Lester taught the guys about caving techniques and safety along the way. For instance, how would they get out if they got lost? All you need is a compass and a map of cave (which, of course, Lester had). The cave map showed the elevation, shape of the passages, intersections, clearance height, etc. Cavers must point their compass north, then align the map with the compass. This would enable you to figure out where you were. Along the way, Lester shared the map and compass with different people so they all could learn how to do it and lead the group.

Another thing Lester taught the guys was how to navigate tight spaces by wiggling their bodies through it. The technique is to place your left hand forward/up and your right hand back/down to make your shoulders less of an obstruction in a narrow passage. As they approached the end of their adventure, knowing this technique proved useful. They had to crawl on their hands and knees 20 feet through a passage where rocks had fallen. Hubs said it was like poking your head up out of the floor underneath a bed and having to pull yourself up onto the floor, then crawl out from under the bed. All this in a space two feet high!

Having managed to successfully navigate that tight passage, they reached their final destination. Local tradition holds that cavers make little figures out of the mud and leave them as their mark. Because of these ‘sculptures”, this area of the cave is known as the art room.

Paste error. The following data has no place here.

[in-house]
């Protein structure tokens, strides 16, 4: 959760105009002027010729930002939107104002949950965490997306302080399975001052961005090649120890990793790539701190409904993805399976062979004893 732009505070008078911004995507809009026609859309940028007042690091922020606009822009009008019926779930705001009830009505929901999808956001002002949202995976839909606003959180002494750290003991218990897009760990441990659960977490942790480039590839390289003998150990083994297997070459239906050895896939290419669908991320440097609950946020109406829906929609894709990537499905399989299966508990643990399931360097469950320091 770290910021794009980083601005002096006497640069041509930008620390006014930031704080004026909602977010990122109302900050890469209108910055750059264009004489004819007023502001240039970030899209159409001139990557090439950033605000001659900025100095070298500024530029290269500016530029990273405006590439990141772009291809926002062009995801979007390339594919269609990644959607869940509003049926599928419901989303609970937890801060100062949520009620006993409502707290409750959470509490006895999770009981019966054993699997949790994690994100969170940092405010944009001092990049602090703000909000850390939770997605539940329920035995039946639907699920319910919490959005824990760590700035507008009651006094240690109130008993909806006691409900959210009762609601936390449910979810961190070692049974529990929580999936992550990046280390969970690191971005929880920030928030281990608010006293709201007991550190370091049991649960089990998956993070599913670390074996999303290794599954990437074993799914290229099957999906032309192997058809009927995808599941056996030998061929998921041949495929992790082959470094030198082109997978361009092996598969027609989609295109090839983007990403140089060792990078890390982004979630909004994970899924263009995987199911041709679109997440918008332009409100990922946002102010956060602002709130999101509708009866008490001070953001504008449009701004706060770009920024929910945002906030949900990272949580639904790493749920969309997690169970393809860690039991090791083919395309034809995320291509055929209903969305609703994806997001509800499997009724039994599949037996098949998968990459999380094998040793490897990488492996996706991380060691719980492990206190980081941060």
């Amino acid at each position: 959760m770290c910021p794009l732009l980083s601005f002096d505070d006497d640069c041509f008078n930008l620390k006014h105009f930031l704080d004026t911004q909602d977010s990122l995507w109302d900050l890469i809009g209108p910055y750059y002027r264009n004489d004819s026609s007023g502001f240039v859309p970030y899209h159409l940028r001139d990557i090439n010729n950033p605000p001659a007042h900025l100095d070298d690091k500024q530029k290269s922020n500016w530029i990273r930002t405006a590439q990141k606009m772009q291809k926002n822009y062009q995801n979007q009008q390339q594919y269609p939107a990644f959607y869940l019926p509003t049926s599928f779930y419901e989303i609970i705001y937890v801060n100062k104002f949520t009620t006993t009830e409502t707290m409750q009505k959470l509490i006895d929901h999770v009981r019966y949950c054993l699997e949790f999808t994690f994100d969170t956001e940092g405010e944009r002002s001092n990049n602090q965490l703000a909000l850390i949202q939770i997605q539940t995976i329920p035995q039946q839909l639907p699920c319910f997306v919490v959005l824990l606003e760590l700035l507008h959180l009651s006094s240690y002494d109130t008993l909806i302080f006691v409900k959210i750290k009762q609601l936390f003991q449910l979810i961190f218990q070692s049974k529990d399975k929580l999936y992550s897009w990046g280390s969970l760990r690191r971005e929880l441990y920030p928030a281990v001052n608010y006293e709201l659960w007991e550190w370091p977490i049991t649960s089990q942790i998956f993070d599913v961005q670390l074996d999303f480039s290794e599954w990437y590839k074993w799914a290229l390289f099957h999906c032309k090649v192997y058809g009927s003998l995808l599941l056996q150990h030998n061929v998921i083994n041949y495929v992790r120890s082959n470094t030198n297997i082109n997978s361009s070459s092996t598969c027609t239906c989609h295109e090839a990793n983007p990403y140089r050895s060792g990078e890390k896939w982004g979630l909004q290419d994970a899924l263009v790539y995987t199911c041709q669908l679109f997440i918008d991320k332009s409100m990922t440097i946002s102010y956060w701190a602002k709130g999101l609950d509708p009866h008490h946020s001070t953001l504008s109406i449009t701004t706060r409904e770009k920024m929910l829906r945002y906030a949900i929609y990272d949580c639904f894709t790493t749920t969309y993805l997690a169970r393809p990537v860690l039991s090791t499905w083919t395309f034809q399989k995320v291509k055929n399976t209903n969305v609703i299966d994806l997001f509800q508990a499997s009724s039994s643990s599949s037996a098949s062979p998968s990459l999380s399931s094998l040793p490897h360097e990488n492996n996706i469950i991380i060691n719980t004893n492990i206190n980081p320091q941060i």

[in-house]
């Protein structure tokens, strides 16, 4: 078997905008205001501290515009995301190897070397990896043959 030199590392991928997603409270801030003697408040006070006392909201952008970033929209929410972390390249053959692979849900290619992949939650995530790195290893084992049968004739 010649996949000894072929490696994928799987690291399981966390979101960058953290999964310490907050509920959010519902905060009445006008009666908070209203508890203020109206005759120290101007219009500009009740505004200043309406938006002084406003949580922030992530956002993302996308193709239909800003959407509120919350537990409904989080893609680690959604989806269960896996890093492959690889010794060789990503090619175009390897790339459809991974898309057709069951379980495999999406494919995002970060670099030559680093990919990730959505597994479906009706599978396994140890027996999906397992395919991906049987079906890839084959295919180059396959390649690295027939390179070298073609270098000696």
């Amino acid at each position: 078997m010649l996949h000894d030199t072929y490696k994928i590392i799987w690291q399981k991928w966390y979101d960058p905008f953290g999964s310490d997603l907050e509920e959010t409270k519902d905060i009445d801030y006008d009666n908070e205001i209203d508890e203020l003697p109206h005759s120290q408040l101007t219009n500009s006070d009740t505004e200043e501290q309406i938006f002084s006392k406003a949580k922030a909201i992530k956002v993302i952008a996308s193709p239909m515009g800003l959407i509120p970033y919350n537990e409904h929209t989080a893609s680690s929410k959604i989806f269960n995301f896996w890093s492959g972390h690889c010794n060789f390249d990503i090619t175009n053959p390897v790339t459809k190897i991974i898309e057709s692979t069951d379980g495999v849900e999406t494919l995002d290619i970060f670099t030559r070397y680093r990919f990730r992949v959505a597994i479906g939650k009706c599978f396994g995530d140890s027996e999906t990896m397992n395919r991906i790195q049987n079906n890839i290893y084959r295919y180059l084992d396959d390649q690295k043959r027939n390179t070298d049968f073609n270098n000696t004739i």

Q: What’s the difference between a cave and a cavern?

A: None. (Although Hubs says a cavern is bigger by two letters.)

Actually, Lester said that for an area to be considered a cave, it must meet three criteria:

  • It must be big enough for a man to get in.
  • It must be naturally formed, not man made.
  • There must be areas that sunlight does not penetrate.
The “after” picture – just out of the cave

What did he think of it?

Hubs said he had fun thinking about his real life experience caving in West Virginia, comparing it to Tom Sawyer and Huck Finn running through their fictional cave with torches and no map. As a former role-playing gamer, he also enjoyed thinking about scenarios in a similar setting to the WV cave. This also led him to realize how unrealistic RPG scenarios often are – most RPG caves have plenty of room to stand up, swing a sword, and walk around comfortably!

Oh, and did he really need to take clothing that wouldn’t be ruined by a little mud? Well, take a look at his (formerly blue) jeans and shoes: